University of Minnesota researchers have initiated a ground breaking clinical trial to determine the optimal dose and safety of T regulatory cells (T-regs) to decrease the risk of immune reactions common in patients undergoing blood and marrow transplantation.
Ultimately, the researchers hope the experimental cellular therapy will improve overall survival rates for blood cancer patients as well as offer a potential new paradigm for treating autoimmune diseases.
"Toward our quest of making transplants even safer for adults and children with leukemia, lymphoma, multiple myeloma, and other blood and marrow disorders, we are exploring the possibility of using T-regs to enhance the rate of blood and marrow recovery and reduce the risks of graft-versus-host disease, a complication that affects more than 60 percent of patients," said Claudio Brunstein, M.D., Ph.D., principal investigator of the study.
On 09/07/07, doctors infused the T-regs in the patient to see if they protected her, while a separate stem cell transplant repaired her damaged blood and immune systems. Doctors are closely monitoring the woman, who is in her 20's and who has leukemia, since receiving the cellular therapy. The federally funded trial comes after more than 3 years of basic research and trials in mice, which showed no side effects.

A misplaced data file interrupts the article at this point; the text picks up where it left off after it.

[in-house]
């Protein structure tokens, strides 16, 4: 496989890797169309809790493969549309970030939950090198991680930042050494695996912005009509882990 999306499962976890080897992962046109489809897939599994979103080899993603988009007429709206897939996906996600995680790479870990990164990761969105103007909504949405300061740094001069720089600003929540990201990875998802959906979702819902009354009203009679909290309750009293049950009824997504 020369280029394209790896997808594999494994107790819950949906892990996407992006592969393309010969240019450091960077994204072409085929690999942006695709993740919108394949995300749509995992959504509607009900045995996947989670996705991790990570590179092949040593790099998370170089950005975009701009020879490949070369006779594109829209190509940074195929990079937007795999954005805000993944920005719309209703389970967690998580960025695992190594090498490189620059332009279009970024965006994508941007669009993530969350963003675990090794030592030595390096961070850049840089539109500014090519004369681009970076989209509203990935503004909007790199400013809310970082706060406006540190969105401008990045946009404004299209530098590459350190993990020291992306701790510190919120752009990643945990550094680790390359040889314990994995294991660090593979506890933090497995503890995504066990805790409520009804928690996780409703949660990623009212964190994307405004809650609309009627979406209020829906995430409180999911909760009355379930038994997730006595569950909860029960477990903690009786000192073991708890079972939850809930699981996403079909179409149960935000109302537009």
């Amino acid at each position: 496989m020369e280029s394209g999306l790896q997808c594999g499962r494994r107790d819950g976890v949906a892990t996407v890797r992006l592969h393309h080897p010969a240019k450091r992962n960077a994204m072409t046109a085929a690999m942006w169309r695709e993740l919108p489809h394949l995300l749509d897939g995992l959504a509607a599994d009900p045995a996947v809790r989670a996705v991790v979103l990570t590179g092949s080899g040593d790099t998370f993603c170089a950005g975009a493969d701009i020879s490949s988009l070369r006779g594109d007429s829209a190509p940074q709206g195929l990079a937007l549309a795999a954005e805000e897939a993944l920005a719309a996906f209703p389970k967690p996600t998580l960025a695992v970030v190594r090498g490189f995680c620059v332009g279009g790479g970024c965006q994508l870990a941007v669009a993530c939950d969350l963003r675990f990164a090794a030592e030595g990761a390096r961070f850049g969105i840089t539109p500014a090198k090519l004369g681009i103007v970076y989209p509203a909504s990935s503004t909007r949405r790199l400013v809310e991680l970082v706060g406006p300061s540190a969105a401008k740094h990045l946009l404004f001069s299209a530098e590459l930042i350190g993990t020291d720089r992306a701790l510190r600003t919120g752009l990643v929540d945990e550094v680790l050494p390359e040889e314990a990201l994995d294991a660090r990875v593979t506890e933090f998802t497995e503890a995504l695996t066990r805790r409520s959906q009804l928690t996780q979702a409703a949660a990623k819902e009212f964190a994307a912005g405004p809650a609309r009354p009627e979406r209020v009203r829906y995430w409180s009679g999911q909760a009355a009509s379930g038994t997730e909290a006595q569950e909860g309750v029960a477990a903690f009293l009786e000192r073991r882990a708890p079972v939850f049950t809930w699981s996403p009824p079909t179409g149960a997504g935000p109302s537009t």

University researchers hope to prove that T-reg cells can prevent graft-versus-host disease (GVHD) and to learn the appropriate dosage to give patients. GVHD occurs when the immune cells within the donated cells attack the body of the transplant recipient. Further studies likely would be needed, however, before the U.S. Food and Drug Administration would allow the experimental cells to be used in mainstream medicine.
Illustration: U of Minnesota.
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